• Explanation couldn't have been better – Kushagr Arora May 11 '19 at 17:02
  • Note that it IS possible to use e.g. jQuery to trigger a click on elements that don't consume click – Bart S Apr 24 at 11:55

Perfomamce will be an issue if display:none or visibility:hidden is used since they trigger paint and layout in most browsers which means your browser will redraw the viewport whenever those two changes so I will recommend opacity but still for that number of divs it will still be not perfomant as expected you can try webgl using a library called html-gl which render your divs in webgl check https://github.com/PixelsCommander/HTML-GL

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display:none because the divs are taken out of the flow then, thus their position does not have to be calculated.

That being said, 40000 divs sounds crazy. Did you consider the alternatives like HTML5 canvas or SVG?

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  • Thanks. But you didn't say anyting about my second question. how can I measure rendering performance like fps, gpu usage? – Cihad Turhan Feb 6 '13 at 14:14
  • That's because I don't have experience with that. But in a quick Google search some browser plugins showed up, did you try any? – Fabian Schmengler Feb 6 '13 at 14:20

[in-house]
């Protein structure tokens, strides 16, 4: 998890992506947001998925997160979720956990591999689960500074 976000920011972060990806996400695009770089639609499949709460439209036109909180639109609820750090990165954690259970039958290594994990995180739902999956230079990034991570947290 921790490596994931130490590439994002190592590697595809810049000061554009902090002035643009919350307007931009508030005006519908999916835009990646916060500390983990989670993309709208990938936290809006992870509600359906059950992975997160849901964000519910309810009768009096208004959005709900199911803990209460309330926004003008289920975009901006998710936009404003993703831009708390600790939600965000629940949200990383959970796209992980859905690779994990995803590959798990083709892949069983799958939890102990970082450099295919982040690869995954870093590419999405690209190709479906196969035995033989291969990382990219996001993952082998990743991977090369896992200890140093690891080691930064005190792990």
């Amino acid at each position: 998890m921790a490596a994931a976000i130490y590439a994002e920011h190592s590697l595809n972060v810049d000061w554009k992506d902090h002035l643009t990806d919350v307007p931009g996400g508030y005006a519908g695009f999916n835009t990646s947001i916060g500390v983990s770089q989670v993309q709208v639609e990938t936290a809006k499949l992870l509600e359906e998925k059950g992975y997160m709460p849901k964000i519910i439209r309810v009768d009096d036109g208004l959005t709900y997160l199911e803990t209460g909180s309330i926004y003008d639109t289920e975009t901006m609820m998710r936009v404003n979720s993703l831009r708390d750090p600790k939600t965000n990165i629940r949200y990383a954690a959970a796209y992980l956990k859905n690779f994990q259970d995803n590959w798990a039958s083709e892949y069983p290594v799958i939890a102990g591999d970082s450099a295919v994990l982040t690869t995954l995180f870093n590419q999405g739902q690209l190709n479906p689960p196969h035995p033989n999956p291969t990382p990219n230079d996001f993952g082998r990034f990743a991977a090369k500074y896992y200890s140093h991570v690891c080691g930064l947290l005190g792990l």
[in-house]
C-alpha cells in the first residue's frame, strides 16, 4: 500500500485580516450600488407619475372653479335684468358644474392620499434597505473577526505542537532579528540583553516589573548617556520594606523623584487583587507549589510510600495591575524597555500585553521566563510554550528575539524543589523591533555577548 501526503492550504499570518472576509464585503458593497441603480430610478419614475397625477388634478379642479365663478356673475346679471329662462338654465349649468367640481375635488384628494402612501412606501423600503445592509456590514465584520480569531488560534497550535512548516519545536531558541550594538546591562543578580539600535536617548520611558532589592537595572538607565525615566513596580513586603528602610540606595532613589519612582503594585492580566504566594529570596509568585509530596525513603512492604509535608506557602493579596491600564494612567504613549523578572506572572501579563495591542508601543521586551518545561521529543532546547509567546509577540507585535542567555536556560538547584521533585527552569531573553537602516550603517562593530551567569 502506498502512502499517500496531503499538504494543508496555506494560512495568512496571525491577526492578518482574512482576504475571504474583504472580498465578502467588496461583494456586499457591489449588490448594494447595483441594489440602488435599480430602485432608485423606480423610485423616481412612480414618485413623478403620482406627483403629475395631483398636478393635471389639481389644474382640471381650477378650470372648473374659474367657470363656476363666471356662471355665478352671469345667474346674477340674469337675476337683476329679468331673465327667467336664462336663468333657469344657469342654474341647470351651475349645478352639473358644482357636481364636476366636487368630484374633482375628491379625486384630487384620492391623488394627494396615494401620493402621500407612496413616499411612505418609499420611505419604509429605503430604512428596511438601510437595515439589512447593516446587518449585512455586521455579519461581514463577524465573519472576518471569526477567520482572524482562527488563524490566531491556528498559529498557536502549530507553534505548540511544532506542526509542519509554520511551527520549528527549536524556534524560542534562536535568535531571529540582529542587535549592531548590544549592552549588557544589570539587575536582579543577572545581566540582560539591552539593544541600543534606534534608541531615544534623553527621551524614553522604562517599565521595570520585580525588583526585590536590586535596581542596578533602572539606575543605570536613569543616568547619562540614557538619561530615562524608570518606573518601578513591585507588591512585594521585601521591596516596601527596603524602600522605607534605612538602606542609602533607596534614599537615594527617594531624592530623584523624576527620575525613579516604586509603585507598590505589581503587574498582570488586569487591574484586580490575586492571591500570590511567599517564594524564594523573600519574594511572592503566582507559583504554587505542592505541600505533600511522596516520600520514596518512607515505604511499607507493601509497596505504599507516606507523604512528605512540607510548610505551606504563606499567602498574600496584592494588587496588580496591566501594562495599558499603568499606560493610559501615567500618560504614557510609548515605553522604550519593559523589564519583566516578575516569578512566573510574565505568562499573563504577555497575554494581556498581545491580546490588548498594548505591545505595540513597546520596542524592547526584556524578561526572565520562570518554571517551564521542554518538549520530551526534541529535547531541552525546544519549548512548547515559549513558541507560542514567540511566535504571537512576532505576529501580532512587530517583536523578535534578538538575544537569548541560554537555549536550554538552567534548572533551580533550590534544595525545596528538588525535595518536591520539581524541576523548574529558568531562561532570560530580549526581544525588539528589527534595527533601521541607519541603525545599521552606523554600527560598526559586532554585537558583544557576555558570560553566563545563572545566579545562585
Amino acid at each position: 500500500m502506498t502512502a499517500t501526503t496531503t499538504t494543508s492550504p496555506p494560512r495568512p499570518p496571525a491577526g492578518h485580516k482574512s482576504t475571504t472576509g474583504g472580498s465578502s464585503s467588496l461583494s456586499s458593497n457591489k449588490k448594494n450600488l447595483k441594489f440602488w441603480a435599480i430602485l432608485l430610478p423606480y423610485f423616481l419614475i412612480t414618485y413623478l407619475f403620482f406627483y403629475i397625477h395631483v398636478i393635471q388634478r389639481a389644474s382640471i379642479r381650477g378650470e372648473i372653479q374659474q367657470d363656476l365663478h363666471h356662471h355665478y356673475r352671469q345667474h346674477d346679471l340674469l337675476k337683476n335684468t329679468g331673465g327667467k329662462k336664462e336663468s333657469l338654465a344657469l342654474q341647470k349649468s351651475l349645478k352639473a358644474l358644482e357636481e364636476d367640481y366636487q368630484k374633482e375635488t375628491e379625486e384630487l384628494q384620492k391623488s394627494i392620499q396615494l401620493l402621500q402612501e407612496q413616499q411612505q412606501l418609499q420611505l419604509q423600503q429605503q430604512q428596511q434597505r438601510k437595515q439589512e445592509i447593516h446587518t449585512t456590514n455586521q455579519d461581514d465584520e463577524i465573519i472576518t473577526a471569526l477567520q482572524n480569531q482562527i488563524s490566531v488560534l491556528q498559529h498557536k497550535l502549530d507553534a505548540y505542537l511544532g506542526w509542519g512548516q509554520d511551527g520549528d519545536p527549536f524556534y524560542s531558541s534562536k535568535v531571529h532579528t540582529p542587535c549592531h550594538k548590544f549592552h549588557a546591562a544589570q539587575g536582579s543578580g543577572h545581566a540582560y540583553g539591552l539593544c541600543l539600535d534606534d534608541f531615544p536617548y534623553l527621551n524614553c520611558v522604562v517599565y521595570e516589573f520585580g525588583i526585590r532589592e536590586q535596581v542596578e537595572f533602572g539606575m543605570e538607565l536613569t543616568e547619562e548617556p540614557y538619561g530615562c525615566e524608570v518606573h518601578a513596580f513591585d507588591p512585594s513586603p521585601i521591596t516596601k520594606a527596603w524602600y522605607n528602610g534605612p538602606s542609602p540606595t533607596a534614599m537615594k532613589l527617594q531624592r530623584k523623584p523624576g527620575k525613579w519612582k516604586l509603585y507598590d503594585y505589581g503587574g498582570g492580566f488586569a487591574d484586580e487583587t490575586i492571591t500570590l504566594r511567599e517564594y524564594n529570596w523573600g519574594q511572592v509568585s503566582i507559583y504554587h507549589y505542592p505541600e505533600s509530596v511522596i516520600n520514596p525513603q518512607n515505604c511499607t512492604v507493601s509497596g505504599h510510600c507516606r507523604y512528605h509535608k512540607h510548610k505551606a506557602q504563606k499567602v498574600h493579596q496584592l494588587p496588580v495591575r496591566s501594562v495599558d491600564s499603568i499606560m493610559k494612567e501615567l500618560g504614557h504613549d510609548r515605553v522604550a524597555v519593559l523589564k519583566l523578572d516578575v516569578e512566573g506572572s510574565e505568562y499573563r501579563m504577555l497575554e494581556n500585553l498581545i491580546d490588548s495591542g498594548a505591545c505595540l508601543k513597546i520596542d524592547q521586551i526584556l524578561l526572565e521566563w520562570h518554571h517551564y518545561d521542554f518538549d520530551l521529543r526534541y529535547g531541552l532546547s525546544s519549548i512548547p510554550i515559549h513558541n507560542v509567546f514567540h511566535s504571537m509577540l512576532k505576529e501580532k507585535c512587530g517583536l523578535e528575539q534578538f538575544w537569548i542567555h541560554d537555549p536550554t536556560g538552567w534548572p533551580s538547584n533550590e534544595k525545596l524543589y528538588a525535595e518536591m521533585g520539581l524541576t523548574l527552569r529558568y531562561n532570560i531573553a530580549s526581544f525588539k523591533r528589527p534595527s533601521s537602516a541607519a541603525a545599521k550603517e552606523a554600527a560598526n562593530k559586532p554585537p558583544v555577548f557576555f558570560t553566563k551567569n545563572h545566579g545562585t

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    I found one. Using shift+esc showing up a task manager which shows memory, cpu, fps etc. – Cihad Turhan Feb 6 '13 at 14:22
  • Ah, I forgot about the Chrome taskmanager. And of course it measures everything :) – Fabian Schmengler Feb 6 '13 at 14:26

display:none will hide the whole element and remove that from layout space whereas visibility:hidden hides an element but take up the same space as before.
Opacity can be used if you want to create transparency or fade effect.

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Sometime i use visibility and opacity together to achieve effect to avoid click event


normal state/element removed from screen:

transition: all .3s;

hover state/element on screen:

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Here is a compilation of verified information from the various answers.

Each of these CSS properties is in fact unique. In addition to rendering an element not visible, they have the following additional effect(s):

  1. Collapses the space that the element would normally occupy
  2. Responds to events (e.g., click, keypress)
  3. Participates in the taborder
                     collapse events taborder
opacity: 0              No     Yes     Yes
visibility: hidden      No     No      No
visibility: collapse    *      No      No
display: none          Yes     No      No

* Yes inside a table element, otherwise No.

got from link

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display:none : occupies no space, no elements here.

opacity:0 : occupies space, you can click on element behind it.

visibility:hidden : occupies space and you can not click element behind it.